NOAA is seeking scientists and managers interested in actively participating during some or all of the 2017 expeditions. For details on opportunities to get involved, please visit this page. If you are interested in providing input into expedition planning or participating as a scientist or student, please contact the CAPSTONE Science Advisor, Dr. Christopher Kelley at ckelley@hawaii.edu.

 


 

2017 Preparation Shakedown, Calibration, and Testing in the Main Hawaiian Islands

ROV Deep Discoverer is recovered after a successful dive.

ROV Deep Discoverer is recovered after a successful dive. Image courtesy of the NOAA Office of Ocean Exploration and Research.

In preparation for 2017 Okeanos Explorer expeditions, NOAA will conduct two cruises dedicated to thoroughly testing, troubleshooting, and calibrating all critical science equipment following off-season repair and maintenance. This work is called a ship “shakedown” and is essential in ensuring the ship is fully ready for upcoming expeditions and will collect the highest-quality data possible.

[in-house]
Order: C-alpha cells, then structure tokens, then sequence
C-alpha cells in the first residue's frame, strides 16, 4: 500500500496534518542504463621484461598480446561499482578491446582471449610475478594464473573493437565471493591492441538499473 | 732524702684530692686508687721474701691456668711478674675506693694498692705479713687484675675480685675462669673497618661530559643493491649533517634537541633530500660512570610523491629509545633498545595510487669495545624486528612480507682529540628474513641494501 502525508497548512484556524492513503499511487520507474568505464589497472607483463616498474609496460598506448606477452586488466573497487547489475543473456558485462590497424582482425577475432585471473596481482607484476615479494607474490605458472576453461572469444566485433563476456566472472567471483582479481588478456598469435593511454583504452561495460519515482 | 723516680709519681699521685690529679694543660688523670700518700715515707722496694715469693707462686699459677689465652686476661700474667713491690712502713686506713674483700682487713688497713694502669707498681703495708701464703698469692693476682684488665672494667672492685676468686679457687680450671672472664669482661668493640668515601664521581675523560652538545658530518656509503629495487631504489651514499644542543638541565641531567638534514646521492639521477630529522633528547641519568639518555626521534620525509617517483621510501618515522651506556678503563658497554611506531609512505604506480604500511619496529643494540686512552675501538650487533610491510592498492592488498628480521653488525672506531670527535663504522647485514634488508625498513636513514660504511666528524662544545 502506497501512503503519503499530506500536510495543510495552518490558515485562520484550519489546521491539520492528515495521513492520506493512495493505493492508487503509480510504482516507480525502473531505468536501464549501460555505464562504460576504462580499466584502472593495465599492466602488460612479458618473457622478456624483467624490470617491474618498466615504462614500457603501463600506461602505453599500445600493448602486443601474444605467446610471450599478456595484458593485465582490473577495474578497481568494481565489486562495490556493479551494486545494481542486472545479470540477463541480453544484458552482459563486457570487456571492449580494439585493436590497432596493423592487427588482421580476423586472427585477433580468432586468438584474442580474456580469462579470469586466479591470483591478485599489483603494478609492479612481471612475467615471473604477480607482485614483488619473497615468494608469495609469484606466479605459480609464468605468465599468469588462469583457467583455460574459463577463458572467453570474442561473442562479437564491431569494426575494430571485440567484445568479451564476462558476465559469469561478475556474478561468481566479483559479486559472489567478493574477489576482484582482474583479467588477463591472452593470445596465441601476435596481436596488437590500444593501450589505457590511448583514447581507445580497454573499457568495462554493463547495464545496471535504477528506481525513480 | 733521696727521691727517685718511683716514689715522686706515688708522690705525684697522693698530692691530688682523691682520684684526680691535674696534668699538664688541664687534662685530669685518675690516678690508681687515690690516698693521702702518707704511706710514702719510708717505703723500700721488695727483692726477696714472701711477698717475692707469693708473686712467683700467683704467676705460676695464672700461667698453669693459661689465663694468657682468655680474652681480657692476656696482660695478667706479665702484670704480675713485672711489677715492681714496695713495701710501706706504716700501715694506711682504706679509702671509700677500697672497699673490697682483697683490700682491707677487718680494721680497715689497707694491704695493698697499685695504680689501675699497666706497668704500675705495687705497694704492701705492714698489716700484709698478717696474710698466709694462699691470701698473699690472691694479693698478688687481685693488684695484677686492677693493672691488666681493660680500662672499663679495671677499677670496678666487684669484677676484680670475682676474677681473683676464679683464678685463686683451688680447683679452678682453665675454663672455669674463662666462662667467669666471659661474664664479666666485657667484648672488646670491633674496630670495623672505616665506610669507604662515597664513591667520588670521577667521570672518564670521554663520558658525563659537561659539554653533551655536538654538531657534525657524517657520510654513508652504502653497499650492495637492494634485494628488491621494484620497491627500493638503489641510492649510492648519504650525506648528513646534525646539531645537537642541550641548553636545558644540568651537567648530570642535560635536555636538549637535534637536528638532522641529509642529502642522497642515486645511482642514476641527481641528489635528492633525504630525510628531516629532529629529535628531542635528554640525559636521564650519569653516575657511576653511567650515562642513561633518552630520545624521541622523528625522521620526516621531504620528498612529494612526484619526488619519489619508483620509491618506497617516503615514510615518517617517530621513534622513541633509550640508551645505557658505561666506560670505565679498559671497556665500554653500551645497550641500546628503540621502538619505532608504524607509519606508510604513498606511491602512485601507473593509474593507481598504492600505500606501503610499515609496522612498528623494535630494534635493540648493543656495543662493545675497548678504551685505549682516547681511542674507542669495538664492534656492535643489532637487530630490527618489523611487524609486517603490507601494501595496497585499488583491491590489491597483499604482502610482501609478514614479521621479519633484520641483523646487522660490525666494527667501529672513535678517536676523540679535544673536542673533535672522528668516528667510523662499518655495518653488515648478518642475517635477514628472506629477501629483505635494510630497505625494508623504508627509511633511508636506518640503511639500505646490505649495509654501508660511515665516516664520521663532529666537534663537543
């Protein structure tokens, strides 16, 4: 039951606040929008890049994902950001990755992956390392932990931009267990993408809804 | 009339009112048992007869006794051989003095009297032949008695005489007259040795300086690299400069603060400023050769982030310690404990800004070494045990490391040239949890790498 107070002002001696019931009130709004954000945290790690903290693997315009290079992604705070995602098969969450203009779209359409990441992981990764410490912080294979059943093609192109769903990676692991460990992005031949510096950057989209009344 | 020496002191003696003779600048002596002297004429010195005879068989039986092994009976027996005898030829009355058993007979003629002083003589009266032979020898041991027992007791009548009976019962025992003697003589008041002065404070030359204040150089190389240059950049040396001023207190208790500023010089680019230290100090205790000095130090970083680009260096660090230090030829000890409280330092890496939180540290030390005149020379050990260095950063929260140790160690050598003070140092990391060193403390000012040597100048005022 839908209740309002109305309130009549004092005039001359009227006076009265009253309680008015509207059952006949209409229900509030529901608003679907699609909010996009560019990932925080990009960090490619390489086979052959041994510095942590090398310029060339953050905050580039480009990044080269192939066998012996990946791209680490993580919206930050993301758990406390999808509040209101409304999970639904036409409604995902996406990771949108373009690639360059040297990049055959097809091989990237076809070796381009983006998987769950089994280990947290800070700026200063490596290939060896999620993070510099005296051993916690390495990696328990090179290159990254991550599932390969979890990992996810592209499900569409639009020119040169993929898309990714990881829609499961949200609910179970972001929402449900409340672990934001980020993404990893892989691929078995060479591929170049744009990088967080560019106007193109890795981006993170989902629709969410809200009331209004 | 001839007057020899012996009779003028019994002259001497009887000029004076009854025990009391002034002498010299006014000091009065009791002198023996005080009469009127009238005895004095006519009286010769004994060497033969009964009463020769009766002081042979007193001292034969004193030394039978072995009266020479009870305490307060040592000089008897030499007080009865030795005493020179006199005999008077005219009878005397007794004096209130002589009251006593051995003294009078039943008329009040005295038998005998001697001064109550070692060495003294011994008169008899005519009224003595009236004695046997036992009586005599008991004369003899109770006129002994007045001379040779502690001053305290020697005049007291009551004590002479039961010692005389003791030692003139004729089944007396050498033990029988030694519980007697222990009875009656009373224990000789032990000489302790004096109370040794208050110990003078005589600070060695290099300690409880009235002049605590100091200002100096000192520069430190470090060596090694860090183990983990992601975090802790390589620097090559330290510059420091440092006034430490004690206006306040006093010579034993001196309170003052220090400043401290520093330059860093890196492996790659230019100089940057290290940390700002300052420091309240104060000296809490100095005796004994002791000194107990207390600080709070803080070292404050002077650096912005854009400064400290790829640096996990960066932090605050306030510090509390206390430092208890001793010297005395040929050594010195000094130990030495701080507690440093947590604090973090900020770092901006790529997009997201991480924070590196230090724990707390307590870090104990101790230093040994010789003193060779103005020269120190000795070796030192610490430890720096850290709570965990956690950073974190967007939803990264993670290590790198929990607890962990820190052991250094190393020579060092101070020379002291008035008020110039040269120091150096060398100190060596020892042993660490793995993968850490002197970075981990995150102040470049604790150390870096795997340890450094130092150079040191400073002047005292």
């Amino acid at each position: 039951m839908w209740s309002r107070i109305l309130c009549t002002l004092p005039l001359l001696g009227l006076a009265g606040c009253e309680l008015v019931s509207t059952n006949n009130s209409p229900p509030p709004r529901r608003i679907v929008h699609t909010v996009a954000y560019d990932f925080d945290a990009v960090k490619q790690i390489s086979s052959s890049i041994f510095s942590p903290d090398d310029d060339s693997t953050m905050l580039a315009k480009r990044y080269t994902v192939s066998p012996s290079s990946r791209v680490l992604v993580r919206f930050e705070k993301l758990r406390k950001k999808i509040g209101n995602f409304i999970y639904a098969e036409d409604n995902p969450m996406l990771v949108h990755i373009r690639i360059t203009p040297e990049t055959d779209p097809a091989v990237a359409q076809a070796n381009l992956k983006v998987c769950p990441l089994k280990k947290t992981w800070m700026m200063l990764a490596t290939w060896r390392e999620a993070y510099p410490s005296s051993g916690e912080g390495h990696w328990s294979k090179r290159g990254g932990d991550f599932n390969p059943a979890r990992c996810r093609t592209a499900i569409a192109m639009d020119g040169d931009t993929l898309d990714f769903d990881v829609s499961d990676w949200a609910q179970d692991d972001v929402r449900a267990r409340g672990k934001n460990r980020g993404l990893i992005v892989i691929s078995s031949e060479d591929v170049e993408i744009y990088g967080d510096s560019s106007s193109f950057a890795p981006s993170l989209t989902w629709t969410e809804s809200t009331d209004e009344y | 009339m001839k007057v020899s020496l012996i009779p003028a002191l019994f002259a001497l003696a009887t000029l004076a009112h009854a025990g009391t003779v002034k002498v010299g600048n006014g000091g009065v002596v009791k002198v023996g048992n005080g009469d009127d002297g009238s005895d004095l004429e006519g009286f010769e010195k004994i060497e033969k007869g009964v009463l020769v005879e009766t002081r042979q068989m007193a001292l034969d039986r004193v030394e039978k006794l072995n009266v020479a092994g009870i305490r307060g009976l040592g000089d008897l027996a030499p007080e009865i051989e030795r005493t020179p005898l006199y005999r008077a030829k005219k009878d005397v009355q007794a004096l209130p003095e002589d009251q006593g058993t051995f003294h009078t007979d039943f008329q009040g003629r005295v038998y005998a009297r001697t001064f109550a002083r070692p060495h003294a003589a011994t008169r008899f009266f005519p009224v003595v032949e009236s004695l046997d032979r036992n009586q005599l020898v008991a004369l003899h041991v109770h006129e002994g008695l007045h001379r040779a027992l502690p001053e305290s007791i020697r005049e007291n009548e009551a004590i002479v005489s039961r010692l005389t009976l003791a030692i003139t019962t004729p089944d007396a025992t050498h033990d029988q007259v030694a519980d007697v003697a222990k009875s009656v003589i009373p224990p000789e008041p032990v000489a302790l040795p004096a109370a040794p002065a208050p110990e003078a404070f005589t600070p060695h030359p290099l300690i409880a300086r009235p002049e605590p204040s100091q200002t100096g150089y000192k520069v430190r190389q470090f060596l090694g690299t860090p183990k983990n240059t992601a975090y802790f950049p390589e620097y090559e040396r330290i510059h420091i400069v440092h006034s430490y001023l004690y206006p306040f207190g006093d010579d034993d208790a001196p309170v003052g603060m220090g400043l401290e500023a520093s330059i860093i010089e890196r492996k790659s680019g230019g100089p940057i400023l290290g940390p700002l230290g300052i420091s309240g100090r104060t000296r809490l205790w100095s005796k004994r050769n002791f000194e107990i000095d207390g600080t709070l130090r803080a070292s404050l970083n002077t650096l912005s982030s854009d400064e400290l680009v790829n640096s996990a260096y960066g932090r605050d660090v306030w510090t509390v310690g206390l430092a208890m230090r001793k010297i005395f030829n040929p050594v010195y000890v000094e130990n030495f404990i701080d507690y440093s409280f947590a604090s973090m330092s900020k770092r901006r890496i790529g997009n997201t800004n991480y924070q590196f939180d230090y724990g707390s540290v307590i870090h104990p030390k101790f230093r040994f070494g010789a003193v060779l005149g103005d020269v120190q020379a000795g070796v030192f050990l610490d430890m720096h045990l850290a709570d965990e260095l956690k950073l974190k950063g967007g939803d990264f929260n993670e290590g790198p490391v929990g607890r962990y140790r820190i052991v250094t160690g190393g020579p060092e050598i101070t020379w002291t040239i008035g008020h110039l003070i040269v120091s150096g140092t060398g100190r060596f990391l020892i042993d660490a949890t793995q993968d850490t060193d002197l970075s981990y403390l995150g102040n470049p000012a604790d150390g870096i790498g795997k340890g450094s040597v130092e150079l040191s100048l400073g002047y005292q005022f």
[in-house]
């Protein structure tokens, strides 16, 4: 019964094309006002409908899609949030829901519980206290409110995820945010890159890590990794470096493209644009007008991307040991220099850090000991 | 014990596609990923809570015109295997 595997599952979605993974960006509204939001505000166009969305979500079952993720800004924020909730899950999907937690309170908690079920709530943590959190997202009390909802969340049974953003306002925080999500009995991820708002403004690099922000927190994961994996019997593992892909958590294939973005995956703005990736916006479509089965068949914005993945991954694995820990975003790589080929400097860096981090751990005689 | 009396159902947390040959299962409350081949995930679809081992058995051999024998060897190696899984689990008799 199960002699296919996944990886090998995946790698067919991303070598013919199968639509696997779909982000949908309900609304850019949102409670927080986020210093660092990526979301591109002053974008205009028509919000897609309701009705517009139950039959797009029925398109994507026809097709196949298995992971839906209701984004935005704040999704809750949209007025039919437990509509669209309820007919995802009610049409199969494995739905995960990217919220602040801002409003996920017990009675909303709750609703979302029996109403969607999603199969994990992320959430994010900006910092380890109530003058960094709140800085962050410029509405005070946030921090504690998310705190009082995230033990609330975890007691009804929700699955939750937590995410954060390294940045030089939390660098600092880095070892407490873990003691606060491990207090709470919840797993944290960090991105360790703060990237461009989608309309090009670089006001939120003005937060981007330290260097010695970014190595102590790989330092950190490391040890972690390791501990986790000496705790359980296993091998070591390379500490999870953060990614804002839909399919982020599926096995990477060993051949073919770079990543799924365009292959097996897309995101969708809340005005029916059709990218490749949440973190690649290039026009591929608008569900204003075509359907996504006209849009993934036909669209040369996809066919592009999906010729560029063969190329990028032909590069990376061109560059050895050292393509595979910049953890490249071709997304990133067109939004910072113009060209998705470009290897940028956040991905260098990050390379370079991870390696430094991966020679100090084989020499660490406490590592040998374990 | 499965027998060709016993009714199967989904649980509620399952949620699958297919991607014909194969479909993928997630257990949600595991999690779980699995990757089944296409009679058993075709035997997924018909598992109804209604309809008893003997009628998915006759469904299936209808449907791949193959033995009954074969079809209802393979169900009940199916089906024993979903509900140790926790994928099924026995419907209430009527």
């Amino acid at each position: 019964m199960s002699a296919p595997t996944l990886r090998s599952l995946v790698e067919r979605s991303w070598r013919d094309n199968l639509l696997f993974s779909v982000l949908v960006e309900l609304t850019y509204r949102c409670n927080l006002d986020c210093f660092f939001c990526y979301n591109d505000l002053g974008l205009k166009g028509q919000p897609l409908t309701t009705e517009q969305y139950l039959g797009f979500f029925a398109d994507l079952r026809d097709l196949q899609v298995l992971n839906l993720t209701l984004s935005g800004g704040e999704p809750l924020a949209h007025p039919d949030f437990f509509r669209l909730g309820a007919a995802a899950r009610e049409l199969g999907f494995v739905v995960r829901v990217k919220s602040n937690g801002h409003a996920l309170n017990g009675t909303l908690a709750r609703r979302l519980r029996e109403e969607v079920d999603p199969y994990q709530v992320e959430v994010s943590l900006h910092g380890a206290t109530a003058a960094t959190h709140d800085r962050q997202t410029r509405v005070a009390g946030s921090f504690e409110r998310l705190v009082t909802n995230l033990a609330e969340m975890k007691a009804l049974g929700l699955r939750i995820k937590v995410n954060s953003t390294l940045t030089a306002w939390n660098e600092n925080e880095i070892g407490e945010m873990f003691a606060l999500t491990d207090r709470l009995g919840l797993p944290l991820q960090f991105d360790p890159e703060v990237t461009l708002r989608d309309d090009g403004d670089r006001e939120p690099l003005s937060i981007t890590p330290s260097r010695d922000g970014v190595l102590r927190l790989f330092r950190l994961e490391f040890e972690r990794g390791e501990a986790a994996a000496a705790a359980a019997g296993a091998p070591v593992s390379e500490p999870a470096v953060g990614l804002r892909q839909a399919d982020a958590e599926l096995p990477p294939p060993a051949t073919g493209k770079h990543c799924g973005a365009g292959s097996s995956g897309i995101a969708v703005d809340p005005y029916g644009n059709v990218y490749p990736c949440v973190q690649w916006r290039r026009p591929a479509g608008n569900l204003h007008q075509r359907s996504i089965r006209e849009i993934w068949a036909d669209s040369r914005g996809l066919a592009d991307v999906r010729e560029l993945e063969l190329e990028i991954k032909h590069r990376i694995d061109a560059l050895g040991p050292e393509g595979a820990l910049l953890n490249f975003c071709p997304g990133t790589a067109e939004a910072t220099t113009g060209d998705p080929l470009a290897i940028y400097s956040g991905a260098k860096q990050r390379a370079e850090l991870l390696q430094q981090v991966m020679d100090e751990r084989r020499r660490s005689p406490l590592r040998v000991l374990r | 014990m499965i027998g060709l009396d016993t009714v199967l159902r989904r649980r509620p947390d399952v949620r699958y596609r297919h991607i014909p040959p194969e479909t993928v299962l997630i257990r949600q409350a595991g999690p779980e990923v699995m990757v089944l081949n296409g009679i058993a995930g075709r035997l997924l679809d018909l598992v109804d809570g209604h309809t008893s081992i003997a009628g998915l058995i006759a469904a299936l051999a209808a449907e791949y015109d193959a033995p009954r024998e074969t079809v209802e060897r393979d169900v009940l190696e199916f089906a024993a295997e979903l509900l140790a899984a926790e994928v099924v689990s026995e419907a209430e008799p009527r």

Both cruises are in and out of Honolulu, Hawaii, and will focus on targets in the vicinity of the main Hawaiian Islands. The first cruise is focused on ROV and telepresence system shakedown. The second is dedicated to mapping and continued telepresence shakedown.

Proposed expedition dates and activities include:

 


 

Southern Units of the Pacific Remote Islands Marine National Monument, Phoenix Islands Protected Area, Tokelau, and Cook Islands

Numerous small ophiuroids recovered in 2005 from the outside flanks of the Vailulu'u underwater volcano near American Samoa.

Numerous small ophiuroids recovered in 2005 from the outside flanks of the Vailulu'u underwater volcano near American Samoa. Image courtesy of Vailulu'u 2005 Exploration, NOAA-OE.

This series of three non-consecutive cruises includes substantial work in U.S. marine protected areas, the high seas, and several PICTs. Multiple port calls are anticipated in Apia, Samoa and Pago Pago, American Samoa.